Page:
“Today we add 2,590 new COVID positive cases and 20 deaths to our count. One notable death today is a man in his 30’s who had been ill in an area hospital with COVID but had no underlying high-risk health conditions. This is a somber reminder that COVID can strike everyone and can cause grave illness and potentially death to anyone.

“January and February are modeled to be our worst months for COVID positive cases and deaths assuming that the population continues to make good choices and avoid crowds throughout that time and in the following months. If we’ll do that, we’ll begin to see the benefits of the people who have been vaccinated thus far, both in the capacity of our healthcare heroes to be at work and not be sick with COVID and with our most at risk residents being protected from COVID. We’ll continue to improve and get back to our pre-COVID activities, but it takes all of us making good, smart decisions to make that happen by wearing your mask, washing your hands and avoiding crowds.

“We are working feverishly to get the sites open that will increase vaccination to our 1B population next week. It will be an effort led by Dallas County but with the help of EMTs from all of our cities. The shots are by appointment only and those who come without an appointment will be turned away. The only persons who will receive those appointments are people who sign up on the Dallas County registration website. Once you have signed up, you need not do anything else to be on the Dallas County list and you may not hear from us for some time as the list is worked based on the doctors’ calculations of the persons on the 1A and 1B list that are most vulnerable to a bad outcome should they get COVID. At this current point for vaccinations, the key is to be both patient and diligent. Patient in understanding that there’s not enough vaccine to vaccinate everyone immediately but diligent in making sure you sign up for the registration list and any other list that you may be entitled to be a part of such as with your healthcare provider,” said Dallas County Judge Clay Jenkins.




All Dallas County COVID-19 Updates and Information can be found HERE and all guidance documents can be found HERE.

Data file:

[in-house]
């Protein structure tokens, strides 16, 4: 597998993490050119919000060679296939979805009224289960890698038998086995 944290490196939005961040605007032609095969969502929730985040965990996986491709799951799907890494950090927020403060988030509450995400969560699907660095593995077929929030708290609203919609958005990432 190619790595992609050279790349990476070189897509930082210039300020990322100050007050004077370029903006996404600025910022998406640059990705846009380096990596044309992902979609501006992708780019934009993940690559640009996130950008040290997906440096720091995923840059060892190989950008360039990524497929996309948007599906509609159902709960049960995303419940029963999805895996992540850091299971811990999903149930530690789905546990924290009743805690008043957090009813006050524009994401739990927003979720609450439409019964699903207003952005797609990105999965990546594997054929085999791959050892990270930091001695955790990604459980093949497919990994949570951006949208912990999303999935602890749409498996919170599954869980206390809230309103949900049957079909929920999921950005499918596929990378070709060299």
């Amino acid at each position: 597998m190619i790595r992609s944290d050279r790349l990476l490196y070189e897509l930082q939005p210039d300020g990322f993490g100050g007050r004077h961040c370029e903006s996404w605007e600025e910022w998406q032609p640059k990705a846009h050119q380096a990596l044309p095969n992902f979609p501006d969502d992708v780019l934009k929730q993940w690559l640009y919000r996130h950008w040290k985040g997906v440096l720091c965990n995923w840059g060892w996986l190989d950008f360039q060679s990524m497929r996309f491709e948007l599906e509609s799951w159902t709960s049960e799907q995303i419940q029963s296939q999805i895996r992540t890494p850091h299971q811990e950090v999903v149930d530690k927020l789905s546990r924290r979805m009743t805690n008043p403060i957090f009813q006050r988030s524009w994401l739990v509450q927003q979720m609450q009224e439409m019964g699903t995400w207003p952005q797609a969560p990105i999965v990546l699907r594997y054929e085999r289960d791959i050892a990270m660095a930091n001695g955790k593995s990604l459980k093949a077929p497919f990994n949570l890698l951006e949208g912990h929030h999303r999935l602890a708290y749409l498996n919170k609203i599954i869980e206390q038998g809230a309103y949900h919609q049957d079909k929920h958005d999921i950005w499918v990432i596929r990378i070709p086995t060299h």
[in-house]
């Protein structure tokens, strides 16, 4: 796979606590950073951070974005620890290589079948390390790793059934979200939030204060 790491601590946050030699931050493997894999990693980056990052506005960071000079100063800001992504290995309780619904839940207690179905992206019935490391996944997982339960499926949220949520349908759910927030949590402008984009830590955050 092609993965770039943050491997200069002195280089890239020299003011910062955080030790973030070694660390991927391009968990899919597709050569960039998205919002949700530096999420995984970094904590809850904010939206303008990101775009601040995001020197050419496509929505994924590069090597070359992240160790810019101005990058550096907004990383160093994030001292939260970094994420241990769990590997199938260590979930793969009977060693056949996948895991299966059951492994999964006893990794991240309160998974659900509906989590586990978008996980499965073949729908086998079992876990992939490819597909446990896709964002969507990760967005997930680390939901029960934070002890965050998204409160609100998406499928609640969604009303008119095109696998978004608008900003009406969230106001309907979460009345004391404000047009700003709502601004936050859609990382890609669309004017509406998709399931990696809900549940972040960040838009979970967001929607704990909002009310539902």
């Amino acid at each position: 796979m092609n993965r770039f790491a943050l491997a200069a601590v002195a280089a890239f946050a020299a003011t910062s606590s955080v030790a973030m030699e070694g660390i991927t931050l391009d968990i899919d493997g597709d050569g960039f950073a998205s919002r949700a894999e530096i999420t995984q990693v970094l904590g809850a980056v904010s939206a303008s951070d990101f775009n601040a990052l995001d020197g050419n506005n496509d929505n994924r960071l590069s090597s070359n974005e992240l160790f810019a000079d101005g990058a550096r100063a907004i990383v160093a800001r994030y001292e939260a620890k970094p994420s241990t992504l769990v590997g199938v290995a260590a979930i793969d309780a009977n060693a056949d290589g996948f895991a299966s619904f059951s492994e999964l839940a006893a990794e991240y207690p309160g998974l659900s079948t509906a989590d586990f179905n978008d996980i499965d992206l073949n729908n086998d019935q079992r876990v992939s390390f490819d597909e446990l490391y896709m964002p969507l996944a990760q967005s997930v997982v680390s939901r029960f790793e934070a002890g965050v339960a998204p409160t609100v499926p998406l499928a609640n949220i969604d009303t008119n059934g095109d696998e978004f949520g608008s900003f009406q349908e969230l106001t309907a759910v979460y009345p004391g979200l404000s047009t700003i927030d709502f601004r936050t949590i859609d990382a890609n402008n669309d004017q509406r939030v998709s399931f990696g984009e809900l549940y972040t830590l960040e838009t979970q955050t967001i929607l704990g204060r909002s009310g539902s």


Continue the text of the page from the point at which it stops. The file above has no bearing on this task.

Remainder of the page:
Specific Guidance for the Public:

The Centers for Disease Control and Prevention (CDC) recommends taking everyday preventive actions to help prevent the spread of respiratory diseases, including:

  • Avoid close contact outside your home: Put 6 feet of distance between yourself and people who don’t live in your household.
  • Cover your mouth and nose with a cloth face cover when around others and continue to keep about 6 feet between yourself and others. The cloth face cover is not a substitute for social distancing.
  • Stay home when you are sick, except to seek medical care
  • Wash your hands often and with soap and water for at least 20 seconds and help young children to do the same. If soap and water are not available, use an alcohol-base hand sanitizer with at least 60% alcohol.
  • Avoid touching your eyes, nose, and mouth with unwashed hands.
  • Avoid close contact with people who are sick.
  • Clean and disinfect frequently touched objects and surfaces daily using a regular household cleaning spray or wipes.
  • Cover your cough or sneeze with a tissue, then throw the tissue in the trash. If you do not have a tissue, use your sleeve, not your hands. Immediately wash your hands.
  • Monitor your health daily. Be alert for symptoms. Take your temperature and follow CDC guidance if symptoms develop.

Additional information is available at the following websites:


For additional information and updates from the City of Duncanville visit:
duncanville.com/covid-19/